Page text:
What Matt arrived at is not far off from what I saw in my head, and very, very few minor elements were suggested by me in the way of adjustments. If you look at the artwork, you can see that Matt is very good at framing perspectives, bringing in a more dynamic aspect to the illustrations.
What was your reaction the first time you saw your book as a finished product?
Relief, and a little of the surreal.
It was such a long road to get to that point that it felt like a weight was off my shoulders. Holding it as a book after seeing it as a double-spaced manuscript for so many years was definitely surreal!
Last question, with all you have going on...the films, the series, traveling around the country promoting...what do you do for fun?
I write! Seriously, I have a blast when I'm in my "zone" writing. It's like describing something I'm watching and transcribing what I'm hearing. I really enjoy it.
But I do have many other interests, lest you might think I'm one-dimensional! Believe it or not, I like gardening, a very Zen activity for me (and yes, I have good experience with growing banana peppers which underlies Ian's garden in The Exodus Gate!) I also enjoy endeavors pertaining to the 2nd Amendment (And as an American I take this issue very seriously, as a unique right and responsibility), pestering our wonderful cat Harry, traveling (which I am getting to do more because of the book), movies, my lifelong love of heavy rock music (listening to music and seeing live bands), and medieval history. I do enjoy sports as well, though my schedule hasn't let me be a participant as much as I would like (As a spectator, I like football and boxing most of all).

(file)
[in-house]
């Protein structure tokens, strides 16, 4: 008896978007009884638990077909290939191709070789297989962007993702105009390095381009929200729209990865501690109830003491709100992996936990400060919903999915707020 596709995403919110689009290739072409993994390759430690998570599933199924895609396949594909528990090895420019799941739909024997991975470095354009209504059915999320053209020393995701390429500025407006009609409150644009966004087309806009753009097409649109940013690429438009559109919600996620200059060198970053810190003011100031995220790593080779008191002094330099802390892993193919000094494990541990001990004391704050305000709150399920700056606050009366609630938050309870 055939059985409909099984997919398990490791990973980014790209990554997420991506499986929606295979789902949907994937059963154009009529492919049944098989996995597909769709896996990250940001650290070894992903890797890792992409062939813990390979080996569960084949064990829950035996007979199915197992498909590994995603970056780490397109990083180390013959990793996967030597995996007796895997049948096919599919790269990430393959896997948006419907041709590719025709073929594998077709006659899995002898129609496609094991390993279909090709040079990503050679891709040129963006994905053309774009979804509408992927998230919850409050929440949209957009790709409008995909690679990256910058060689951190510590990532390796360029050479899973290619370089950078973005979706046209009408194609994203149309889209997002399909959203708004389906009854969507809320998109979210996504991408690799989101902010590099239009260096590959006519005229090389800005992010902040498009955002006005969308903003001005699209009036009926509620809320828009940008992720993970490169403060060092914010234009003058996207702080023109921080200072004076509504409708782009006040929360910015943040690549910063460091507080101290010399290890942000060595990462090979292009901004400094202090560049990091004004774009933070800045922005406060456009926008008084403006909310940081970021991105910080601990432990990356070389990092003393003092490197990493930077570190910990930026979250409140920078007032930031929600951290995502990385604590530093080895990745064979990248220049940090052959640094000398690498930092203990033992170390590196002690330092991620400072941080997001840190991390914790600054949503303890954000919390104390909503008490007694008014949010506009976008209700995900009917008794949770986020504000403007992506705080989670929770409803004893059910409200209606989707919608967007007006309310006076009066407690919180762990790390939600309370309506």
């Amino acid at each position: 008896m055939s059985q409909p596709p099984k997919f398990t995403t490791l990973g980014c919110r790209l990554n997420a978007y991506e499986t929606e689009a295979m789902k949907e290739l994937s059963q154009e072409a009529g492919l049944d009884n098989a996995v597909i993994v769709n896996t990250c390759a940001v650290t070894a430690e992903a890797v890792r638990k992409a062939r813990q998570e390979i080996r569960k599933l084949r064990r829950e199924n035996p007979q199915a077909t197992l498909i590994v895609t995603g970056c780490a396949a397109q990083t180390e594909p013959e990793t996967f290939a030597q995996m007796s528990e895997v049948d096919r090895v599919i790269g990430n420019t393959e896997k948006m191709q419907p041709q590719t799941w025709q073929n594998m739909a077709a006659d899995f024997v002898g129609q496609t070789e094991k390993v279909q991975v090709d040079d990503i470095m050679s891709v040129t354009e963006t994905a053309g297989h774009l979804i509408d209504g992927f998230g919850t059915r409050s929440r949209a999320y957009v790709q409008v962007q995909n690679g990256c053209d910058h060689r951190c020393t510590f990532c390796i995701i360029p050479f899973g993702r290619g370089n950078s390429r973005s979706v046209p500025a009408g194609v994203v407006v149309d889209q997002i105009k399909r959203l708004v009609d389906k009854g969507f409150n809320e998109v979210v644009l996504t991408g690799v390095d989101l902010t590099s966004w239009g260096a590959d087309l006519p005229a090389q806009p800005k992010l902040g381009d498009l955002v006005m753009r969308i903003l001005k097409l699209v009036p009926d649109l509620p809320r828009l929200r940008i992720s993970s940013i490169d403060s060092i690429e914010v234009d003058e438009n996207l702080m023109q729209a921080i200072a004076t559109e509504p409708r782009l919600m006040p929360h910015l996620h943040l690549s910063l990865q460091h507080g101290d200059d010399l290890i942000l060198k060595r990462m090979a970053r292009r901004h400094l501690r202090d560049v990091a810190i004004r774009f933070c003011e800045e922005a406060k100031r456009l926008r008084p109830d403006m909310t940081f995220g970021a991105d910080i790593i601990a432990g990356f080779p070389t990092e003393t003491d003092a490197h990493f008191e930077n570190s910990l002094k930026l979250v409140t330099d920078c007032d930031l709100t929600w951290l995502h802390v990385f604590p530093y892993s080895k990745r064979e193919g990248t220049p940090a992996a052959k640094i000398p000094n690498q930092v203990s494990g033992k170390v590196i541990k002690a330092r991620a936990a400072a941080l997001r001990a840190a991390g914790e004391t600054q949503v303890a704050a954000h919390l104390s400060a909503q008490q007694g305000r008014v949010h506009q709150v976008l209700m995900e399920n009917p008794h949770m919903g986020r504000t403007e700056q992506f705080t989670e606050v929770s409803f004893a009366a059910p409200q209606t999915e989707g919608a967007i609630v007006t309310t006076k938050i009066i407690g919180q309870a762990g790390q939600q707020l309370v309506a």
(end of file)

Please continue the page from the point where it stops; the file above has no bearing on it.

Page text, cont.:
That about sums it up in general. Shirley, I wanted to give you a big thanks for interviewing me, as it is not the easiest path to take being a new small press author trying to introduce themselves to fantasy readers.
I hope that everyone reading this considers giving the series a shot, and in turn I am committed to delivering all the installments without much delay! (and I won't leave any loose ends in the story either!). Feel free to reach out to me anytime, as I love to hear from readers.
Thank you so much joining us today, Stephen!! And much success with THE EXODUS GATE!! To all our bloggers...now it's your turn...ask Stephen a question and get your name in that drawing!!
Have a good rest of the week and stop back next Thursday to learn who won!!
Wednesday, May 13, 2009
Jeri is an incredibly talented author. She blew me away with Requiem, years ago. That awe carried into her Crow series, and now she's reinventing the vampire. To be honest, I cannot stand vampires. I went through a vamp-goth phase in college and I played White Wolf's Vampire until I suspect I may have given myself brain damage. But no LARPing. I never went there. At any rate, when my friend Jeri told me she had sold a vampire series, I was really glad we were in emails, not in person, because I was sure she would see my lack of delight. Wonderful, the world needs more vampires with brooding glances and insatiable libidos. I could only hope she wouldn't name him Lucien duNoir or anything. (Apologies to any author who has actually named a vampire hero Lucien duNoir. I didn't know you had, I swear. Do not mail me deceased rodents.) At any rate, I was genuinely thrilled with her success, even if vamps are not my cuppa.